Copy protection broken on some PCs

The first generation of personal computers integrating HD DVD and Blu-ray drives can be used to copy HD movies without the need of hacker code.

According to a report published by German computer magazine c't and in the U.S. by TG Daily, PC users can take screenshots of content protected by Advanced Access Content System (AACS) and a High Bandwidth Digital Content Protection (HDCP) chip by simply pressing the “Print Screen” key on the computer keyboard — a technique that has been used for decades to take simple pictures of current screen content.

The report noted that copying a complete HD movie in this method takes some programming knowledge, storage space and patience. A script, it said, can automate the screenshot process, which will result in about 162,000 separate 2-megapixel images for a 90-minute movie.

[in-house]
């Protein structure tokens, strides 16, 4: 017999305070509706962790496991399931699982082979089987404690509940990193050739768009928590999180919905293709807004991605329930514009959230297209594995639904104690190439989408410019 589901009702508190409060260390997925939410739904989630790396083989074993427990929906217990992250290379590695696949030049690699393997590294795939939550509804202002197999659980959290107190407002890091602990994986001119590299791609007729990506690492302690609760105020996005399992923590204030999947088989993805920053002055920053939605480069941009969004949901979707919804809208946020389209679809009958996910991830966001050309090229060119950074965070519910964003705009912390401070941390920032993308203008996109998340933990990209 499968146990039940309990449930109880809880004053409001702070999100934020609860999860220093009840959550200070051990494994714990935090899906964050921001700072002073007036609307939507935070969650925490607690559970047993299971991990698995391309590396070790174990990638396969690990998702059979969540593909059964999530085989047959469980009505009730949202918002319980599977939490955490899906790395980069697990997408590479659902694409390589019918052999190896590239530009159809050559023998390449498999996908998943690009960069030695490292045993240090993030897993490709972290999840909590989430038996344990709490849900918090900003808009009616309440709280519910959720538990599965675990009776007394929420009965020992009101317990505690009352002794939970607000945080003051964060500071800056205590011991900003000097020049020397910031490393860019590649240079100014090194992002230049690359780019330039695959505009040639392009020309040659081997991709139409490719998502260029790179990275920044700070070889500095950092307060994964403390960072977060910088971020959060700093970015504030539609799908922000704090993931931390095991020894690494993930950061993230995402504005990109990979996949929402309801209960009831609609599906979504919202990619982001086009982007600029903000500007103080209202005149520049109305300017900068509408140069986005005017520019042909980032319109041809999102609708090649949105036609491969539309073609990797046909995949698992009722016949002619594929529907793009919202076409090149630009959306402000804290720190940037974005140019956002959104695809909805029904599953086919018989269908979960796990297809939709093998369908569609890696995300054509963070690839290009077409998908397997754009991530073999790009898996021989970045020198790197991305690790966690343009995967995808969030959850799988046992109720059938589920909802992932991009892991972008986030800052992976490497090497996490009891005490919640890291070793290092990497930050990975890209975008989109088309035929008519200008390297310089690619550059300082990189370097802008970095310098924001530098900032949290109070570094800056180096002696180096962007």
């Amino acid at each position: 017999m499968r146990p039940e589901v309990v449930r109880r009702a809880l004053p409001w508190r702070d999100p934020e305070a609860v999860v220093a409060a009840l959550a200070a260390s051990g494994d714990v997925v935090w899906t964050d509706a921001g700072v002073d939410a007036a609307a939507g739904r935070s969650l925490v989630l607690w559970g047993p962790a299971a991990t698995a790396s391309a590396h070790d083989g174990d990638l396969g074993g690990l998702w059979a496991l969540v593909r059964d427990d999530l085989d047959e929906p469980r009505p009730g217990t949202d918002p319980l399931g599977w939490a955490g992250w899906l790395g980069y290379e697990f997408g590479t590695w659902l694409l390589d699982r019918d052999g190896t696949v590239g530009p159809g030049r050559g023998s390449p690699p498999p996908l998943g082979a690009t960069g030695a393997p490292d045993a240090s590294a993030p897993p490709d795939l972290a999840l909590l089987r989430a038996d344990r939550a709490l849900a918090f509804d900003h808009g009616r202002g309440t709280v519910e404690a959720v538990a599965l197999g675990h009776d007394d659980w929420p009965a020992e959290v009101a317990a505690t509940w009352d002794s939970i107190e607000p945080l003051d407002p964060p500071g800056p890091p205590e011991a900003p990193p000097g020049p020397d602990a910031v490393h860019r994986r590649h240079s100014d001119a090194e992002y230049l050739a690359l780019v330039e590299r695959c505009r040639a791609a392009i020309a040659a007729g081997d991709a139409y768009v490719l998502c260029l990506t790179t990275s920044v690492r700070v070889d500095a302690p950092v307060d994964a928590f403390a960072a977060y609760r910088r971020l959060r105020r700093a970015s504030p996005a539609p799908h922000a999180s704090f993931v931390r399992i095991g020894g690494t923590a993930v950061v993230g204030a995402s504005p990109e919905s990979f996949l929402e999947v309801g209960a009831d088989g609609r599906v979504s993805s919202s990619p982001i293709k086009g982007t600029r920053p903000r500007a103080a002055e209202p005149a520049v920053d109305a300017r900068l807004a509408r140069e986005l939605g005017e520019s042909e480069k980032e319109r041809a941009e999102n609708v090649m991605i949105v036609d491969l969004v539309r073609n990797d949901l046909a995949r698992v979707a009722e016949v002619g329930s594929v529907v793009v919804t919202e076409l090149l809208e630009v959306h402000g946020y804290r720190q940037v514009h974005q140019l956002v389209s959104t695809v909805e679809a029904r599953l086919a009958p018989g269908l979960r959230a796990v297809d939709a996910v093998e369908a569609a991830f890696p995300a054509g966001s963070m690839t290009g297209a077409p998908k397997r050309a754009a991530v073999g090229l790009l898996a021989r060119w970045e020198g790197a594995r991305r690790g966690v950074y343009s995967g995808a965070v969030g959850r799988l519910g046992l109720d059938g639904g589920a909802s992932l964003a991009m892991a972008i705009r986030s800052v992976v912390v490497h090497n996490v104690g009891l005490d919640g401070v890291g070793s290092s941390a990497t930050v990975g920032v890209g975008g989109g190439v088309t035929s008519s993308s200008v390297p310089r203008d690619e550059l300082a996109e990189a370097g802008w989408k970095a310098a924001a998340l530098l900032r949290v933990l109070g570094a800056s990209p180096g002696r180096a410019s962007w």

Current PC systems, c't said, are powerful enough to take and store 30 screenshots per second to enable a lossless recording of movie frames. Additional steps required for a successful copying process are the extraction of audio from a movie as well as merging about 50GB of images into one movie and the merging video and audio.

The report said c't verified the capability with Sony's first Blu-ray PC VGC-RC 204 von Sony as well as Toshiba's HD DVD notebook Qosmio G30. Both devices use a first-generation HD version of Intervideo's WinDVD application.